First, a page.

Want to make a quick buck in Hillsborough County, Florida? If you live in Tampa or its environs, just visit the county shelter on a weekend when they are adopting out dogs for free and get a couple. There’s no adoption fee, no application, and best of all — you can sell a dog for $50 the very next day! Just say it’s a good “hog hunter.”
Young readers love books about dogs and Spencer Quinn’s series about Bowser and Birdie is no exception. “Bow Wow” is the third book in the series that began with “Woof” and continued with “Arf.” Adults might be familiar with Quinn’s series about Chet and Bernie, which features the fabulous detective dog Chet, whose narrative sounds suspiciously like that of Bowser.
Two dog books for children have titles that match in a strange way even though the books are different views of dogs. One book, by Serena Hodson, is about the outside of dogs and looks at them as “Upside-Down Dogs.” “Inside of a Dog: What Dogs See, Smell, and Know” is by Alexandra Horowitz, and is all about what goes on inside a dog.
Get your child both books. One is fun to look at, with pictures of adorable dogs in many silly positions. The other is filled with nonfiction, scientific information about our canine best friends.
In “Vets and Pets: Wounded Warriors and the Animals that Help Them Heal,” authors Dava Guerin and Kevin Ferris tell story after story of a veteran and the animals — mostly dogs but also cats, horses, birds, and a pig — who helped them heal. In many cases, the animals that saved the veterans helped them not only heal, but live a normal life.
The book includes a wonderful anecdote about an incident that happened during the Battle of Germantown in the Revolutionary War. A small terrier was wandering on the battlefield, and after he was captured, the Americans realized that he belonged to the British General Howe. Washington was advised to keep the dog as a trophy and that it would demoralize the British troops. Washington, however, declared a truce and had the dog returned to his owner. He realized the importance of the bond between man and dog. Continue reading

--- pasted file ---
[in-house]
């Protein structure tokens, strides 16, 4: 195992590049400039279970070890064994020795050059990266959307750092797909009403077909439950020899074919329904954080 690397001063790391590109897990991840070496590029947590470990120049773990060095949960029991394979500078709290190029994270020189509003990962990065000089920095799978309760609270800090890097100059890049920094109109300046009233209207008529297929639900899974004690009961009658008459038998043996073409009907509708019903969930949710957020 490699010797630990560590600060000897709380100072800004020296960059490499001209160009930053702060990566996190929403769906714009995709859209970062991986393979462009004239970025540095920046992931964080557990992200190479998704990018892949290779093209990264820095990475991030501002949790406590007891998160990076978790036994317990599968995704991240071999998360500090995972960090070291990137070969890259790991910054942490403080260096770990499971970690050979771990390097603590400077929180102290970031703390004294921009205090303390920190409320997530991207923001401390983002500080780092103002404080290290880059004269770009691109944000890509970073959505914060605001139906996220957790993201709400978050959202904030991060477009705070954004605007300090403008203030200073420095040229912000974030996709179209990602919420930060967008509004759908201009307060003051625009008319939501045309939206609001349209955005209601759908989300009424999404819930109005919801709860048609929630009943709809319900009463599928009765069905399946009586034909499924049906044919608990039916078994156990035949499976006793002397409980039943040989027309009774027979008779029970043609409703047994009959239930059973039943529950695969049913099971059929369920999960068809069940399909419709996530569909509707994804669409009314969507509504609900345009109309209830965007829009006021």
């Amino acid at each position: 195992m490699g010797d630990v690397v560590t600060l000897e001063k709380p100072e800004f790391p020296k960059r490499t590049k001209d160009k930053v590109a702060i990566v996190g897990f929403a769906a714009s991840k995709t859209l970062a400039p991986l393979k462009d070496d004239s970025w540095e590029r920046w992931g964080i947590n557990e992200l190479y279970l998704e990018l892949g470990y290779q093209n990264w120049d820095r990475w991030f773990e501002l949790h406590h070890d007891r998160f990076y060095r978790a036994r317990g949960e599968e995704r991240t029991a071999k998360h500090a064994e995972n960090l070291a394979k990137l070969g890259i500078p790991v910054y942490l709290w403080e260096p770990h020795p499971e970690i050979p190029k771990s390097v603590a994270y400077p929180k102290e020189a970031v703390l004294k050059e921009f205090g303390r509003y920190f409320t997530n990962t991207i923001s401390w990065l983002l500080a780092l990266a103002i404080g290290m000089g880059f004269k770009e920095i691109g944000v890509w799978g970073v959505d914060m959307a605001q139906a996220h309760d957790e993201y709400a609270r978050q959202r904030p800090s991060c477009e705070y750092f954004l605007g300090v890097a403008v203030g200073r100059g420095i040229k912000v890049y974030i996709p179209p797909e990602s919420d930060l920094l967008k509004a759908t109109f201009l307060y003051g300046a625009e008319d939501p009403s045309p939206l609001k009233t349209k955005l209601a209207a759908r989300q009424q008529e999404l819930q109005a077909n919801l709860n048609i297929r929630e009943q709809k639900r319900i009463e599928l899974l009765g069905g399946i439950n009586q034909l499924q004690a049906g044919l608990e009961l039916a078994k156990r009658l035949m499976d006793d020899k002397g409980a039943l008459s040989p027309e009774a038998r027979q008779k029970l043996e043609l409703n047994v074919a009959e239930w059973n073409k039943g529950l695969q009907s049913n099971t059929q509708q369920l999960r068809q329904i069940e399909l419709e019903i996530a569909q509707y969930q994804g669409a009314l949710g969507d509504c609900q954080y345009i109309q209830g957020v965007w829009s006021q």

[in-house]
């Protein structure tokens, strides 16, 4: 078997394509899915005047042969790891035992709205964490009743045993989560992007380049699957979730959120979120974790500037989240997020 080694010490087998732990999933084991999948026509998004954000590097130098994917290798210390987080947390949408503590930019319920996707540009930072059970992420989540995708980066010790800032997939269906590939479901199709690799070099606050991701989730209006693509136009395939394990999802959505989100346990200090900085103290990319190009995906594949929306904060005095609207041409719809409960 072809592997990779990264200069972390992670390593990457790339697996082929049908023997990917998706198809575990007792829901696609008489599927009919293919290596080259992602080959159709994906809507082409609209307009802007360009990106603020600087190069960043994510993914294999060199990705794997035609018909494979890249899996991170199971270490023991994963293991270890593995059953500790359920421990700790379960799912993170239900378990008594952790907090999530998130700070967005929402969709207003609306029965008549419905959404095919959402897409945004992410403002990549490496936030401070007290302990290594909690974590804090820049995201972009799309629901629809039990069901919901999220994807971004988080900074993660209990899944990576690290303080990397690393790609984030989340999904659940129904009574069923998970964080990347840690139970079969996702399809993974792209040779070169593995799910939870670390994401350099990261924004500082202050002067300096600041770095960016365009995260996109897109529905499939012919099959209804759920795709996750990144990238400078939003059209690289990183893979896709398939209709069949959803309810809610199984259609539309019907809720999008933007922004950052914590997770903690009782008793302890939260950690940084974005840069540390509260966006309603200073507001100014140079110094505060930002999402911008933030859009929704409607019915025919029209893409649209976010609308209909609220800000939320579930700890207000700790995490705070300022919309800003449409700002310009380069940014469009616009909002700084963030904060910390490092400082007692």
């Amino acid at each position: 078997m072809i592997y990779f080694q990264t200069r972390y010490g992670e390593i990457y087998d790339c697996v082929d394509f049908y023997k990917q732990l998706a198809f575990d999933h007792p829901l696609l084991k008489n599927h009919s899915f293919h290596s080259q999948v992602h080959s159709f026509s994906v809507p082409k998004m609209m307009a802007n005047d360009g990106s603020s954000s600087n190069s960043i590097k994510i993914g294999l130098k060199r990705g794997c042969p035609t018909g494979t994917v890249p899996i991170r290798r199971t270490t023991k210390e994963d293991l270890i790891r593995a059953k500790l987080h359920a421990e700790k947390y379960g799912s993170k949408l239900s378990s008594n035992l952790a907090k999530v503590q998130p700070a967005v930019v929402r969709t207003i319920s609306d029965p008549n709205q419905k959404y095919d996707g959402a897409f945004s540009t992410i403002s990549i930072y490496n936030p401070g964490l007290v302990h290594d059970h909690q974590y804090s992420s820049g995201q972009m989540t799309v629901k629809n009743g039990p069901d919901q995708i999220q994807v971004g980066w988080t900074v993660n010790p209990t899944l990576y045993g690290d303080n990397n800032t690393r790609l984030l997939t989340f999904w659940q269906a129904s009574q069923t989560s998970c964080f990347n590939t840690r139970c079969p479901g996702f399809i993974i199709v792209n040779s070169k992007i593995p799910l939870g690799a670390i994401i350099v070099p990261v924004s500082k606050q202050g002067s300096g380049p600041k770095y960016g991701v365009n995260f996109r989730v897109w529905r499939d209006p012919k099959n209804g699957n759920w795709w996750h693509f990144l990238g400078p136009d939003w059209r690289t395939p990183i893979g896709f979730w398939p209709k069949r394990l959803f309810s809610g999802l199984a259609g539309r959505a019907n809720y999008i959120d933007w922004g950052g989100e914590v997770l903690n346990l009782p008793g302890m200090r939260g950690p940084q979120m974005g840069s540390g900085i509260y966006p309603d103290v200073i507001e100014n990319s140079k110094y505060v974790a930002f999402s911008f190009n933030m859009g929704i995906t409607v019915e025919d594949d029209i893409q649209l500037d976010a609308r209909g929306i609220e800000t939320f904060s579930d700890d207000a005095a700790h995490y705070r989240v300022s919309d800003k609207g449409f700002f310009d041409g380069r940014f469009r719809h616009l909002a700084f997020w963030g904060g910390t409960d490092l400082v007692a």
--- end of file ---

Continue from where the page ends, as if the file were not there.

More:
Eva is a sweet and very friendly dog who is a volunteer favorite. But Eva, through no fault of her own, is going to be killed at the shelter because they are filled and need her kennel.
Eva is a dog who has been failed way too often. She has been adopted from the Hillsborough County Pet Resource Center over and over, but she gets returned after a few months, or she is dumped on the streets to end up there a few years after being adopted. In March, 2016, she had been dumped at the shelter with pink-painted nails. Someone had loved her enough to spend time painting her nails, and then they left her at a kill shelter.
In a small county shelter in Sebring, Florida, there are 27 dogs whose lives are at stake. This week, if they are not adopted or pulled by rescue, they will be killed. Some will die tomorrow, Tuesday, October 10th, while others will have two more days to live. Those dogs are scheduled to be killed on Thursday if they have not been rescued.
The weather is finally cooling down, and just in time for Halloween come three perfect picture books to read during the dark autumn evenings.